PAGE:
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EDUCATION - DESEGREGATION

OLR Research Report


June 4, 2010

 

2010-R-0249

LEGISLATIVE HISTORY OF THE RACIAL IMBALANCE LAW

By: Judith Lohman, Assistant Director

You asked for a legislative history of the state's racial imbalance law affecting school districts (CGS 10-226a to 10-226e).

SUMMARY

The racial imbalance law has four main parts:

1. required annual school district data reports to the State Board of Education (SBE) on the numbers of minority teachers and students and the number of low-income students in each school;

2. a requirement that the SBE notify a district when it finds that any of its schools has a minority enrollment that is “substantially” above or below the level of that of the district overall;

3. requirements that (a) the district submit a plan to correct the imbalance, (b) the plan contain certain elements, (c) that SBE review and approve the district plan, and (d) the district report annually on the plan's implementation; and

4. SBE authority to adopt regulations to implement the law along with certain requirements for what the regulations must include.

SBE regulations to implement the law establish a standard for determining racial imbalance at a school. Under those regulations, a school is considered imbalanced if its minority enrollment is more than 25 percentage points above or below that of the district as a whole.

The law was enacted in 1969 after a two-year study by a special legislative commission and a contentious legislative debate. The debate and controversy continued after the law's passage in the General Assembly's struggle to approve the regulations to implement the law, including a definition of what constitutes a “substantial” racial imbalance. After rejecting two sets of draft regulations, the General Assembly's Regulation Review Committee approved the implementing regulations in 1980. Because no regulations were approved until 1980, the SBE did not start enforcing the law until that time.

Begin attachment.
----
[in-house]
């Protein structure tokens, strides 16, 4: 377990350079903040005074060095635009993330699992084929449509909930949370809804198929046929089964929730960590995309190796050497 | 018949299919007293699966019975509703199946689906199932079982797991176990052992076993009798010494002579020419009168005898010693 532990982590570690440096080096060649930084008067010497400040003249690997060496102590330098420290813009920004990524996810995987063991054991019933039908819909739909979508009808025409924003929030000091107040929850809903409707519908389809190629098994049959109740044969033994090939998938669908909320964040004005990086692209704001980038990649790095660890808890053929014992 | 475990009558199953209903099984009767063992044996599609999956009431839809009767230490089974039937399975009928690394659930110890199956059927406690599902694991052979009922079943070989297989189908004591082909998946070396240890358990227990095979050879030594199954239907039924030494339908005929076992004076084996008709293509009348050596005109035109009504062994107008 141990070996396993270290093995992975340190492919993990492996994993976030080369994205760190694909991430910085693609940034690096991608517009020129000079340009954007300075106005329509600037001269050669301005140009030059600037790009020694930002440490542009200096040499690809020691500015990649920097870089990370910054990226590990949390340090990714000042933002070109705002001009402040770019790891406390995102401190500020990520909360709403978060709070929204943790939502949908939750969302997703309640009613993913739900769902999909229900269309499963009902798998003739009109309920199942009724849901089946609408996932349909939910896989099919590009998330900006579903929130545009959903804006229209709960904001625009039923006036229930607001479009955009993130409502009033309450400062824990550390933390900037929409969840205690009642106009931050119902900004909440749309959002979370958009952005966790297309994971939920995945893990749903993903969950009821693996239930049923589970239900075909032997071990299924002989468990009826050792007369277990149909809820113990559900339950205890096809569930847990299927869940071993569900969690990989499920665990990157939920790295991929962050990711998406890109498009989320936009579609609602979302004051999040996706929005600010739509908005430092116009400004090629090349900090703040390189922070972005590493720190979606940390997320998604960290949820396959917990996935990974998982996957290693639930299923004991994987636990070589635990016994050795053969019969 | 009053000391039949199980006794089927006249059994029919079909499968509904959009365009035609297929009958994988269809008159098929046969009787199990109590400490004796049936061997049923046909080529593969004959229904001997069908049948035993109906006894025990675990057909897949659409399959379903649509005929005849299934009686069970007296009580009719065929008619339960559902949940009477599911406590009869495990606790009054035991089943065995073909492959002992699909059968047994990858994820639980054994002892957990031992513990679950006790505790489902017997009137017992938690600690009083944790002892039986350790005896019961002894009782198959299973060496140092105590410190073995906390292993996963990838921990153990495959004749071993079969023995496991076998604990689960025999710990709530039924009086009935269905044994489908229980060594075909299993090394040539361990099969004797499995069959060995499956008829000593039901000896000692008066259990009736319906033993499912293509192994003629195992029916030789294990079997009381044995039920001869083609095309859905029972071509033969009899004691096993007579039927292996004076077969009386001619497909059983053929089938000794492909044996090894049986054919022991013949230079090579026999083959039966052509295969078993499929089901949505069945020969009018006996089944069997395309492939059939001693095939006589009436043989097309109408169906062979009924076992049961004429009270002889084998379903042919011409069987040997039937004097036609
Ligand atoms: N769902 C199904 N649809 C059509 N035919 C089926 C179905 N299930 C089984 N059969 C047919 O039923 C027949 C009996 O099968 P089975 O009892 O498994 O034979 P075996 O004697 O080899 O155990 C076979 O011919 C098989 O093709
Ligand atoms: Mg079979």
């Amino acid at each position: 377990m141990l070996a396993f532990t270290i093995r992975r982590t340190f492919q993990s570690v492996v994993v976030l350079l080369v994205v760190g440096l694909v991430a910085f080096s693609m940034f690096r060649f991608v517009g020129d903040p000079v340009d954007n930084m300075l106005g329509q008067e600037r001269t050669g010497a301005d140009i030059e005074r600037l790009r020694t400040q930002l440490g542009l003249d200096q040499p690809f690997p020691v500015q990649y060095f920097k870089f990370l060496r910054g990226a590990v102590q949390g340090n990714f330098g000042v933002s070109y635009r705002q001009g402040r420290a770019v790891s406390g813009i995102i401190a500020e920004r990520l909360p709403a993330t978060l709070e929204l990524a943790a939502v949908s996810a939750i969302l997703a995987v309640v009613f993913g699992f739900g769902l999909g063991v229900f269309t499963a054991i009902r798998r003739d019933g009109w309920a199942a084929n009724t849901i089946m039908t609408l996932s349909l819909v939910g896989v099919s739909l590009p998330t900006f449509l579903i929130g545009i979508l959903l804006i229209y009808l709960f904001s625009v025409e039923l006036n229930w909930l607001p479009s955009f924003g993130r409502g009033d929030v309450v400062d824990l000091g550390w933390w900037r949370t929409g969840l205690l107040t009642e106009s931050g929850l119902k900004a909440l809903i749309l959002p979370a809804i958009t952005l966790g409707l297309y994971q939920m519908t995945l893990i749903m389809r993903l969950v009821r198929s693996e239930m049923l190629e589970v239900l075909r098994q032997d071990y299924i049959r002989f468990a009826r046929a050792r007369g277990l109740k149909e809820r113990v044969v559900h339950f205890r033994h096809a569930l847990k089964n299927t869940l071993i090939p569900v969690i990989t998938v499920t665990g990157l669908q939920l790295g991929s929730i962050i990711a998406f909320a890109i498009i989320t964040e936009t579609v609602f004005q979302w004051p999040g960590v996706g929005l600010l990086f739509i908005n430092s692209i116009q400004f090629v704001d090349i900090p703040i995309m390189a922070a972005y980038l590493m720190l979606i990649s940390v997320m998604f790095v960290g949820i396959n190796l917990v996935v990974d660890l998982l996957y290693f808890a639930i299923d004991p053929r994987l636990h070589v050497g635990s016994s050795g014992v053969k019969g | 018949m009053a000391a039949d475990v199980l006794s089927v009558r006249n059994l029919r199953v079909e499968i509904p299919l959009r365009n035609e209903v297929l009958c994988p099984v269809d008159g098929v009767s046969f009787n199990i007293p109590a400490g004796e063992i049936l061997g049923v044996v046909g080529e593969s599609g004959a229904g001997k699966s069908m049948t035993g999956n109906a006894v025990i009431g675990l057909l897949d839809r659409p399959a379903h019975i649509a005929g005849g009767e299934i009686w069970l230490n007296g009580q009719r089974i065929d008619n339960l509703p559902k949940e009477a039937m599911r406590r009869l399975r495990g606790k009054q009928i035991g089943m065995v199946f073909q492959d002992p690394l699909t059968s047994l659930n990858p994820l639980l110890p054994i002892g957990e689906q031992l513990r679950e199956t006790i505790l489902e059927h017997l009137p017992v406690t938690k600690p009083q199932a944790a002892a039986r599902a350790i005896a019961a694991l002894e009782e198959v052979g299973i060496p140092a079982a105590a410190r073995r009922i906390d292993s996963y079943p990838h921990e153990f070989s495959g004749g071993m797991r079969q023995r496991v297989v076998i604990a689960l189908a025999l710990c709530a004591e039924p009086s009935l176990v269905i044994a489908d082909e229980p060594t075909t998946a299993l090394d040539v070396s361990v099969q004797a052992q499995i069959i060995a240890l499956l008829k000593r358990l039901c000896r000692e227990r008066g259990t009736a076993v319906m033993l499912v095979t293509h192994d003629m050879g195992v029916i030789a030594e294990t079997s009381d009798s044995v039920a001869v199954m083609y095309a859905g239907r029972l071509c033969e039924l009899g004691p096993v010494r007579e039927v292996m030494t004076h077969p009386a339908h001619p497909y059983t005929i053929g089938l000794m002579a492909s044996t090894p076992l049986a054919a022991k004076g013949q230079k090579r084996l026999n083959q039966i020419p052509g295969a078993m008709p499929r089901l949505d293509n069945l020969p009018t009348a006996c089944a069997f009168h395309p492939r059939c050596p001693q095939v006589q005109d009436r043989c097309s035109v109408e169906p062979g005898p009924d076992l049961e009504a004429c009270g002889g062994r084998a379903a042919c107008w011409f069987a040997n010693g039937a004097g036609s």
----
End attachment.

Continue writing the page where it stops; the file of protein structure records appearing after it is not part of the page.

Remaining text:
Enforcement was suspended again for three years in the mid 1990s. The SBE conducted a legislatively mandated review of the law and issued recommendations for changes on February 1, 1998. The legislature enacted extensive revisions in the 1998 session. The SBE revised its regulations to reflect the 1998 changes on November 29, 1999. The 1998 law and its implementing regulations remain in effect, with only one statutory change since 1998.

PASSAGE OF THE RACIAL IMBALANCE LAW

Provisions of the 1969 Law

The racial imbalance law was first passed in 1969 as PA 773. In its original form, it:

1. required each local board of education to report on the total number of students of racial minorities in its schools;

2. defined racial minorities as Negro, Mongolian, Malay, Puerto Rican, Mexican American, American Indian, and those whose “color, appearance, features, physical characteristics or any combination thereof are distinguishable from persons whose ancestry is totally Caucasian”;

3. required SBE to notify any local board of education in writing of a racial imbalance in any of its schools and defined racial imbalance as a proportion of minority students in all grades of a school that is “substantially” above or below that of the district's schools as a whole;

4. required a local board receiving notice to file a plan to correct the situation with SBE that included proposed changes in attendance districts, location of proposed new schools, proposed additions to schools and any other means to correct the imbalance, and a projection of expected racial composition in the district;

5. allowed plans to also include cooperation with other districts to remedy the imbalance;

6. required SBE to review the plan and, if satisfactory, approve it and assist the local board to implement it and the local board to submit quarterly reports on the plan implementation to SBE upon request; and

7. gave SBE authority to adopt regulations to implement the law, including standards for determining racial imbalance.

Genesis of the Law

The 1967 General Assembly created a legislative commission on human rights and opportunities and charged it to look at the problem of racial segregation in Connecticut schools. The commission was made up of 10 senators and 20 representatives of both political parties and was chaired by Senator Joseph Fauliso of Hartford. The commission was required to report its findings and recommendations at the beginning of the 1969 General Assembly session. (At that time, the General Assembly met only every other year, so the 1969 session was the one following the 1967 session.)

The commission developed recommendations and when the 1969 session began, the General Assembly created a new Joint Committee on Human Rights and Opportunities for the specific purpose of turning the recommendations into legislation. Many of the same legislators who served on the commission were appointed to the committee. The committee raised SB 415 as the legislative expression of the commission's recommendations.